Tips for Home Schooling

With the festive period over and the news that we will be home for a little while longer home schooling our kids, the January blues may now feel heavier than ever. So, we have put together five tips on how to wear all the hats, and help you manage Mum and teacher all the while WFH. Remember, this won’t last forever, and if 2020 taught us anything it is that we are above all adaptable beings. Which leads us nicely into our first tip…

 

    1. Stay Positive.

      Understandably, you may struggle to navigate some days, so take comfort in knowing you’re not alone. But negativity and stress only breeds the same and that can leave you and your child exhausted and fed up. If as adults, we are finding lockdown tricky, then it’s not hard to see why this might be tough on our little ones too. You will have good days, when the kids are attentive and eager and others where it won’t be so easy, and they will miraculously spill every drink you put in front of them for no reason. But keep at the front of your mind that each day is a new one, and don’t put too much pressure on yourself and your little family. As a pressurised environment isn’t an easy one to teach in let alone learn. 
Homeschooling Positivity
Chasing kids

 

  1. Establish Routines.

    We are creatures of habit, and a large part of why we may have been susceptible to anxiety over lockdown is lack of routine and unpredictability. We take comfort in knowing what our day can hold while allows a certain amount of control which we all need to be proactive and achieve the best results for ourselves and our kids. Help yourself while helping your family by creating smaller achievable goals throughout the day with the help of a routine. Remember to build in downtime, playtime and be flexible. 

Find an example of how to build your own schedule below:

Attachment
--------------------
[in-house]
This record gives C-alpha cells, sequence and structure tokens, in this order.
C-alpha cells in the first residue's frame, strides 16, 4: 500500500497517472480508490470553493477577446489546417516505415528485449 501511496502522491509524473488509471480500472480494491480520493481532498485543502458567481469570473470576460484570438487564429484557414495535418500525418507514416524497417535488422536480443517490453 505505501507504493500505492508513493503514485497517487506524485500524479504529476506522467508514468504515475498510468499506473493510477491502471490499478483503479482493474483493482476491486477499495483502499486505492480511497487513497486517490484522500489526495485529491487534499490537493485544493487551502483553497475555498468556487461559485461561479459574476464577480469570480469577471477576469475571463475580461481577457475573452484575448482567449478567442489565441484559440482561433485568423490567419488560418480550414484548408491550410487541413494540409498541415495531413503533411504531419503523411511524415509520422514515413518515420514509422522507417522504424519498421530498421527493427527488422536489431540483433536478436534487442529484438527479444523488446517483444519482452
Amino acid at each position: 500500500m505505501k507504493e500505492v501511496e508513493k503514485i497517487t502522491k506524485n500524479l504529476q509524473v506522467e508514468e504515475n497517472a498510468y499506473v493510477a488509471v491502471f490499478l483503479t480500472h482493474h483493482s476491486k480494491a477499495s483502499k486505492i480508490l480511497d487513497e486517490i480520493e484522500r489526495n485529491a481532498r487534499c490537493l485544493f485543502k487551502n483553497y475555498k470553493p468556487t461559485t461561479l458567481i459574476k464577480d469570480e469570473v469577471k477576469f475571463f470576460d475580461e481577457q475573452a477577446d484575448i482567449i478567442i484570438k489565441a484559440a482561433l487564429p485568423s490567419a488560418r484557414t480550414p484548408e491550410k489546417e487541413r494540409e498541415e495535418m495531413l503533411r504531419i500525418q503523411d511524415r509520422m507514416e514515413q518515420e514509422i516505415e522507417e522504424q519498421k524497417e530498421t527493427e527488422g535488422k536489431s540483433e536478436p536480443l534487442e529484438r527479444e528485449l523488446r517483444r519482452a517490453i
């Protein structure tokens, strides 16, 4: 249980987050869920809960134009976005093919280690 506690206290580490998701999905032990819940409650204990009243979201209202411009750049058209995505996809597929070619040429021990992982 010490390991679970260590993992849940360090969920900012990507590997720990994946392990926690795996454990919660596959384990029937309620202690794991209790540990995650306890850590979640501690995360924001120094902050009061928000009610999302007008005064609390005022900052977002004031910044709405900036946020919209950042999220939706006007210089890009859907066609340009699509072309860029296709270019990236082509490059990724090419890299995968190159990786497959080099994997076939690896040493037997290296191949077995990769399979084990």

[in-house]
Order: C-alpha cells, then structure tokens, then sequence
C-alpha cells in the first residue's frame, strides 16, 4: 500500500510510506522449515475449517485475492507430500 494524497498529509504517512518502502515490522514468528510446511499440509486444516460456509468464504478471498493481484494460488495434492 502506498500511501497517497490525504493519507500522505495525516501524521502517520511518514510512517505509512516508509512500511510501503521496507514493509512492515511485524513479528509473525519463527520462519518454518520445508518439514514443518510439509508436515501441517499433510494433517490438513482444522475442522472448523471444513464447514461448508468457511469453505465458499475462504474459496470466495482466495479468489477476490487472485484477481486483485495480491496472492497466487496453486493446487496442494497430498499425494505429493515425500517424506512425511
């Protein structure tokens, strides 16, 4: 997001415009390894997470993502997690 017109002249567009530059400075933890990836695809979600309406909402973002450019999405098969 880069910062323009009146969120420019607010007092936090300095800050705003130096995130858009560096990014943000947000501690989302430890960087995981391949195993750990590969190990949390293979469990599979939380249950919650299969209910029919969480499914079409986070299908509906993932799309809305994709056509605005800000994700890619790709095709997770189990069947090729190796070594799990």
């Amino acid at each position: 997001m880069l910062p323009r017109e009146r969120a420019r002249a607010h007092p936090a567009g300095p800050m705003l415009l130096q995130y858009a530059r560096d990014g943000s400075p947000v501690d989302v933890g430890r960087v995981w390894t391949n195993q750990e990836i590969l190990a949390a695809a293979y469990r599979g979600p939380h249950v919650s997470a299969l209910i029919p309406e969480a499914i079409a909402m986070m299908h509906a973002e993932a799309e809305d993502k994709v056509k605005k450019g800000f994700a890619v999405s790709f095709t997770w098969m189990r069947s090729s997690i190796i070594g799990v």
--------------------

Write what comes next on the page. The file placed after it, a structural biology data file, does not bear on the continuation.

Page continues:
1. Short bursts early in the day.

    Teaching is most definitely a skill, and not one we all possess. But research has shown short 15 minute lessons broken up in the earlier part of the day are the best format to aid concentration. Build in time for fresh air, as little as ten minutes does the world of good. The further into the afternoon you get, concentration wains. So interactive play and educational tv learning (Ofstead can’t say anything) are best suited to this time of day. 

 

  1. Create a space for learning.

    Your child will often associate their bedroom with sleeping and play, so either create a dedicated desk space in their room or bring them down to the living space / kitchen with you. They will be easier to keep an eye on, and if like most the apples of your tired eyes they have three hundred questions a minute, you want to be close enough to supervise and help them through. 
    Homeschooling Set Ups
    1. Make the most of resources.

      The fundamental thing to remember is that you are not a teacher. Unless you are, in which case… nevermind. SO. Use the plethora of online resources available to you to keep it interesting. While your child’s school will hopefully provide a guideline to your child’s learning while at home, there may be times where you need to have something to hand to fill in some time. So try and have a back up in case you’re in the middle of your own demands from WFH. Take a look on the BBC BITESIZE resource list below for some ideas:

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